The more newspaper copies people bought in a country 20 years ago, the more people in that country are paying for online news today, INMA analysis finds. This insight might help size the opportunity for online subscriptions.
What is the evidence
I found a positive correlation when compared the proportion of adults who paid for online news across 25 mature markets in Europe and North America, per Reuters Institute’s Digital News Report, to the number of print newspaper copies sold in a given country 20 years ago, per WAN-IFRA’s World Press Trends.
For example, countries with educated and affluent populations, such as Norway or Sweden, had strong reading cultures in the past, buying up to 700 newspaper copies per capita.
Today they are leading the transition to paid news, with up to 45% of adults having paid for online news in the past year.
The Internet changed the way audiences access the news, but it did not perhaps alter the fundamental dynamics — news is most valuable to politically, socially, and economically active members of the community.
These groups have led the adoption of online news subscriptions, and their size limits the potential for this product category’s adoption.
Why does it matter
Many publishers survey the market and analyse available data to size the potential for online news subscriptions, which are often the fastest growing business line.
Strategists usually ask the following:
How big is the total addressable market? E.g., how many news consumers or adults online are there?
How many can I reach with distribution and sales channels? E.g., how many users do we reach on a monthly basis with our direct and non-direct channels, such as social networks?
How many news consumers or users of a particular Web site would pay for online news if the quality and price were right?
How many users already demonstrate brand preference and regular usage? E.g., how many users visit the Web site directly? How many visits on four or more days in a month?
Sizing this market is difficult though, as online subscriptions in many countries are in their nascent stage. Across 20 developed countries, Reuters Institute found 17% of adults paid for online news at least once in the past year. My 2020 study found that most of the top national news brands in 33 markets have not started to charge for online news yet.
Using the historical data on the print newspaper sales as a proxy for the size of the educated and affluent audience could help address the limitations of the online audience-only analyses.
What are the benchmarks
Earlier this year, at a New York Times Company’s earning call, President and CEO Meredith Kopit Levien said: “There are a billion people reading digital news, and an expected 100 million willing to pay for it in English, so it’s not hard to imagine The Times having a subscriber base that is substantially larger than where we are today.”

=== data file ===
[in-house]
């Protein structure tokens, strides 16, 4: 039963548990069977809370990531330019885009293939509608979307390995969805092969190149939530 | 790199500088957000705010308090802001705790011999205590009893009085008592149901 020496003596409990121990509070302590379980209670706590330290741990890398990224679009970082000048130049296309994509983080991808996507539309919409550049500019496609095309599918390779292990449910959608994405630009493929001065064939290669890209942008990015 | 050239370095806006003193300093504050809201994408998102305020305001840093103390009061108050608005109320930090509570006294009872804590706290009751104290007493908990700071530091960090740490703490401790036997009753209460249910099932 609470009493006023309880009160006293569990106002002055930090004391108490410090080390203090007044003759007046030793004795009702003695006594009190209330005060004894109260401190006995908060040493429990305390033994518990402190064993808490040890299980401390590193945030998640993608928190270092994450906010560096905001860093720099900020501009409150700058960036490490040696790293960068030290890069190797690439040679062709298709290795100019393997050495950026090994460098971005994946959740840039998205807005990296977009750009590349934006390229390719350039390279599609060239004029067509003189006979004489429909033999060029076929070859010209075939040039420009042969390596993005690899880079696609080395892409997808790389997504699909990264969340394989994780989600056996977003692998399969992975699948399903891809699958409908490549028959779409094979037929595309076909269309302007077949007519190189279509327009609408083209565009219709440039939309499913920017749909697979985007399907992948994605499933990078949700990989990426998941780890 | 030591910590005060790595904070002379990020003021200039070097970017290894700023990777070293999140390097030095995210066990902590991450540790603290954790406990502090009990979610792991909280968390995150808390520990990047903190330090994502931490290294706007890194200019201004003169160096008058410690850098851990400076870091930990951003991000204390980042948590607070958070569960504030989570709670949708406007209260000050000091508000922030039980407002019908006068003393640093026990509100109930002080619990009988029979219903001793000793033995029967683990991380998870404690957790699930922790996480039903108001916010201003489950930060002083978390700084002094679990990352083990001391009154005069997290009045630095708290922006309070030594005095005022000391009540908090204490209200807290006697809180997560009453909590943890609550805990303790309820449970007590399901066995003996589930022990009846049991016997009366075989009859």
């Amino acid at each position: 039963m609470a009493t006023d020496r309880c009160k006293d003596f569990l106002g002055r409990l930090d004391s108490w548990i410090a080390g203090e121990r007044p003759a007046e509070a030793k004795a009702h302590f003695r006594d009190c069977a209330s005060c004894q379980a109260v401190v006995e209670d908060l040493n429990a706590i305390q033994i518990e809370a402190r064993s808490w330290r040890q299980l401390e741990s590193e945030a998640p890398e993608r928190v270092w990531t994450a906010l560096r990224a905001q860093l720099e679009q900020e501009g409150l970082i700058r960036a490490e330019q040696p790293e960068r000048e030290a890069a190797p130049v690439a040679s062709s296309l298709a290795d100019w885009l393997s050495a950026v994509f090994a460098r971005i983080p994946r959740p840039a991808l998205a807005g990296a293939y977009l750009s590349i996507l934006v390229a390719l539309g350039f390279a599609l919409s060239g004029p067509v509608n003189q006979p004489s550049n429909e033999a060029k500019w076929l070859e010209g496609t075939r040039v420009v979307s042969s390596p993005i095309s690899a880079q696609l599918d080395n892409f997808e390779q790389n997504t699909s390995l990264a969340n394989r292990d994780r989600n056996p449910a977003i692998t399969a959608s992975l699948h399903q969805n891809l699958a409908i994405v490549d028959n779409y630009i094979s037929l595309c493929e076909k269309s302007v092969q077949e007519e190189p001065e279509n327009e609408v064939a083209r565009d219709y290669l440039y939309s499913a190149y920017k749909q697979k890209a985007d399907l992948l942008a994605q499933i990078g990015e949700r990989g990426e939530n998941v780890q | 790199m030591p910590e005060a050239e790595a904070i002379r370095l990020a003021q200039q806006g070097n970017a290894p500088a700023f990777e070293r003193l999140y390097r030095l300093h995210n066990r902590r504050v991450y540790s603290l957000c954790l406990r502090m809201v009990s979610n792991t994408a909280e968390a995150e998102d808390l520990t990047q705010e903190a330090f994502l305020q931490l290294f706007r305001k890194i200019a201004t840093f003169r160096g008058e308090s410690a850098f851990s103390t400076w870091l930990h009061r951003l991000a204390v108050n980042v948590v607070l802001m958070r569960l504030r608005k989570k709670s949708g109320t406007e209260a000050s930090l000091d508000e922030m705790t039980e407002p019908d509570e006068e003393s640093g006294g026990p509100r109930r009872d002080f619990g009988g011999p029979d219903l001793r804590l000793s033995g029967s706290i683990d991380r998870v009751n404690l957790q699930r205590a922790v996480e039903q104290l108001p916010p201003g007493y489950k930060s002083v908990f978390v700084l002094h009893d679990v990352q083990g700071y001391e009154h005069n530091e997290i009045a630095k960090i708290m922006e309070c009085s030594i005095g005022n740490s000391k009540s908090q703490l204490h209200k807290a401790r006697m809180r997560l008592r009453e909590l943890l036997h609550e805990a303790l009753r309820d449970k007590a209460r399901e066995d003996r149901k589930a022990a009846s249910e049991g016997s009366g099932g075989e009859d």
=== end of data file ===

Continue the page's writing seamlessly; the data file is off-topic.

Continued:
100 million is about 8% of 1.3 billion people for whom English is a native language.
The Times’ estimate is roughly in line with the one by The Wall Street Journal. At an Investor Day in 2020, Dow Jones’ Chief Marketing Officer Suzi Watford said she saw 56 million paying or willing to pay for online news in the U.S. alone.
This would be 17% of 328 million Americans.
Is the estimate for paid news adoption at a range of 8% to 17% an overly optimistic or rather conservative?
In 2001 in the United States, on average, 269 newspaper copies were sold per capita, suggesting a higher proportion of the population might be willing to pay for online news.
We can travel in time even further to discover more benchmarks. In many ways, the set-up of today’s market for paid online news resembles the beginning of the newspaper industry in the 18th and early 19th centuries.
At that time, U.S. newspapers served about 15% to 25% of the population. The business model was dependent upon circulation sales to educated and affluent individuals, observed Professor Robert Picard in his 2010 book The Economics and Financing of Media Companies.
Advertising as a key revenue model for news developed in the last half of the 19th century. Urbanisation, the Industrial Revolution, replacement of slavery with wage earning, and rising literacy changed the society, creating new mass audiences for news and consumers for the ads.
The adoption of printed newspapers peaked in mid-20th century before mass audiences embraced TV broadcasting. The advertising-driven business model peaked in the turn of the 21st century before the Internet media unbundled news from classified ads and put the print business in a disarray.
A decade ago, Professor Picard predicted that news readership in the future would look much more like its initial position rather than the position in its mid-20th-century height.
Given the facts of greater income, literacy, penetration of and broad adoption of the Internet as distribution channels for news, he expected a higher proportion able and willing to pay.
“Somewhere in the range of one-quarter to one-third of the population seems realistic,” he wrote.
Historical data on sales in a traditional channel might help to estimate the size of the market in a new channel. And in case of news subscriptions, such an analysis suggested the opportunity might be even larger than the market leaders predicted.